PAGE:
Dragons: Fire and Ice
What parents need to know
Parents Need to Know
Parents need to know that Dragons: Fire and Ice is a 2004 CGI fantasy movie with considerable fantasy violence as warring factions do battle with swords, flaming spears, battle axes, as well as magical uses of fire and ice. There are also battle scenes where flying, evil-looking gorgons appear amidst fiery demonic orange landscapes; these gorgons look like future nightmares for younger or more sensitive viewers. The movie is a co-production of the toy company Mega Bloks -- which has sold dragon toys that look similar to the dragons in the movie.
What's the story?
After dragons helped bring about a truce between two warring human kingdoms -- Draigar and Norvagen -- the dragons disappear to another realm when that truce is shattered after a mysterious attack on Prince Dev of the Norvagen and Princess Kyra of Draigar when they are 8-years-old. Now teens and highly trained warriors, Prince Dev and Princess Kyra decide to face off in a duel in order to try and end the war, but this only leads to more war when their respective armies join in the fight. When a third army joins in the fray and takes their kings hostage, Dev and Kyra must work together to rescue them, and learn the true source of their kingdoms' current hatred.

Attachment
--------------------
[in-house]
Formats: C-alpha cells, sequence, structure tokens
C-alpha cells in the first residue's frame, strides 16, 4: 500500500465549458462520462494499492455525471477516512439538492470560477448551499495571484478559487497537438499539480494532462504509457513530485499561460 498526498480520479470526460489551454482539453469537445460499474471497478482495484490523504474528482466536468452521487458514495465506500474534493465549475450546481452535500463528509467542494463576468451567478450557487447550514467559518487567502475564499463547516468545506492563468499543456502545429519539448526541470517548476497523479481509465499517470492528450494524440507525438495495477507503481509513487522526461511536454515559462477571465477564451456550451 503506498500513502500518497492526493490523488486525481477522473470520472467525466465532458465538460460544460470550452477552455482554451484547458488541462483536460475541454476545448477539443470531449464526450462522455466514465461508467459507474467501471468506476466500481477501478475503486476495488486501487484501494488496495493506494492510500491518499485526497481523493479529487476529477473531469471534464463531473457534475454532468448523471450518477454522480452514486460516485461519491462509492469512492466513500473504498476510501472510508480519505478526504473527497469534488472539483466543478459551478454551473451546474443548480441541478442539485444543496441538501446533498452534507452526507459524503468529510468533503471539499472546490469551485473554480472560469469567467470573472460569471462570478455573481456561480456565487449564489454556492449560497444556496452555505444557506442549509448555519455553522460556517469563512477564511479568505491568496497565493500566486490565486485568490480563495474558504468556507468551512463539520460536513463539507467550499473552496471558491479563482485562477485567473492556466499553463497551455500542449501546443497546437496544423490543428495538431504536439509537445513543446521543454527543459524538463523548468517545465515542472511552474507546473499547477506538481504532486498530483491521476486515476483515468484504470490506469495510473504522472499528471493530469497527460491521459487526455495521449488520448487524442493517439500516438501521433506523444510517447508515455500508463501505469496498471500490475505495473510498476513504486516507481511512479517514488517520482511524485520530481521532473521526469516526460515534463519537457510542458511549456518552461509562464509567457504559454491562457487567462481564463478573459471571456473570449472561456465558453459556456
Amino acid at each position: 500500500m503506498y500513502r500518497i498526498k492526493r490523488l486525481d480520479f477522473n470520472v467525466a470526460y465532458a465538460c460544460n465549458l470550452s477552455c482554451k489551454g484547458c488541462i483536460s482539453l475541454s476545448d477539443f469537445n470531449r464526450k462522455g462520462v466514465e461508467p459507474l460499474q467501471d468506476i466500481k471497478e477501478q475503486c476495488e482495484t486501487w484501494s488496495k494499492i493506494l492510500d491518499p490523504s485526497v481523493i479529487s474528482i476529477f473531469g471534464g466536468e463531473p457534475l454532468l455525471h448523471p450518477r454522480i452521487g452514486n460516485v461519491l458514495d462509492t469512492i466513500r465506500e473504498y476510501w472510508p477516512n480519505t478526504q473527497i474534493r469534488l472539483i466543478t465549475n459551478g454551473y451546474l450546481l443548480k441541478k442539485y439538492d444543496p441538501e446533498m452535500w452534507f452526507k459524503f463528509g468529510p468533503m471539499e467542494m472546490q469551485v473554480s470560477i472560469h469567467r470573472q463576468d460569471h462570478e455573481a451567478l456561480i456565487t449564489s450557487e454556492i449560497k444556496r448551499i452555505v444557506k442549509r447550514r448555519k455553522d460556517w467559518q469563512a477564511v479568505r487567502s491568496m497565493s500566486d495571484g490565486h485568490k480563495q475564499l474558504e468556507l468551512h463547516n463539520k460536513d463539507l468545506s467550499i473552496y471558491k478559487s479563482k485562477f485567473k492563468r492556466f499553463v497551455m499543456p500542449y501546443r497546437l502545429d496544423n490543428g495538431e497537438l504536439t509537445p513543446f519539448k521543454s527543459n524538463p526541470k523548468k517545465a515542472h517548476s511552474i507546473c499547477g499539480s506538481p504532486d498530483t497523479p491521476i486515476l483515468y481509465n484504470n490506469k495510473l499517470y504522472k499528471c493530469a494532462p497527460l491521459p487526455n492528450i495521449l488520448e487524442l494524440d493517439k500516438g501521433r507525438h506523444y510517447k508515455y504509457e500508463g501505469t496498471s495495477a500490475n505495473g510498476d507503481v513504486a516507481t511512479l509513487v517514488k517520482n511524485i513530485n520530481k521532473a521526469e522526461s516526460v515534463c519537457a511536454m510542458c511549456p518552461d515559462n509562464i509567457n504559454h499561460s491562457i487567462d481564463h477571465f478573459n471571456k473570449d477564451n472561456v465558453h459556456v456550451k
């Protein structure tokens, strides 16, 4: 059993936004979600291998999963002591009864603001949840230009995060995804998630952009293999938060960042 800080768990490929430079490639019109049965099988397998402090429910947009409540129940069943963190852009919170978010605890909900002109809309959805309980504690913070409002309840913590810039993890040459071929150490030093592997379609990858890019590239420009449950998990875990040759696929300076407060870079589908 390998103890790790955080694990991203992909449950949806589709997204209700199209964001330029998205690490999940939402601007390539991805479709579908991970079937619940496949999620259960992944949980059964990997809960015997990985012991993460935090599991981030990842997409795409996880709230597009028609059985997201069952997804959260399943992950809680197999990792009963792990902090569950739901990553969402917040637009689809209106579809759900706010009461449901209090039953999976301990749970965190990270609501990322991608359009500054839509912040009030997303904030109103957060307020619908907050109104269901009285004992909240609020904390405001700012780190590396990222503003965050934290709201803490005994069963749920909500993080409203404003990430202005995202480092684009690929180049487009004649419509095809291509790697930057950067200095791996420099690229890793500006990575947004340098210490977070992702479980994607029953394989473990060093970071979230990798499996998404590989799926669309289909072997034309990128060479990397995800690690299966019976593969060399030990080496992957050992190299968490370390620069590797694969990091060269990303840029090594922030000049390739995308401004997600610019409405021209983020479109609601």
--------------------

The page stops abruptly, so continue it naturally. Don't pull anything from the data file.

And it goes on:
Is it any good?
For fantasy fans, Dragons: Fire and Ice will be entertaining, in spite of the primitive computer animation. There are plenty of battle scenes, unusual creatures and landscapes at every turn, and plot twists and turns as the movie primarily centers on the relationship between teenagers Prince Dev and Princess Kyra. There's a detailed backstory that combined with the events that transpire during the movie go far to show there is much at stake for the characters and the kingdoms they represent.
However, for parents and kids not as smitten with fantasy, the story might feel like a jumble of battle scenes and creatures with complicated names. Furthermore, for younger or more sensitive viewers, some of these demonic creatures look like nightmares waiting to happen, especially as they move and fight amidst fiery orange backgrounds. That being said, this movie is best for those who already enjoy the fantasy genre and are mature enough to not be overwhelmed by the scary stuff.
Families can talk about...
Families can talk about marketing to kids. Why would the toy company Mega Bloks co-produce this movie?
As a movie from 2004, how does the computer animation compare to movies that use computer animation today?
What's the difference between realistic and fantasy violence? Does it affect you differently?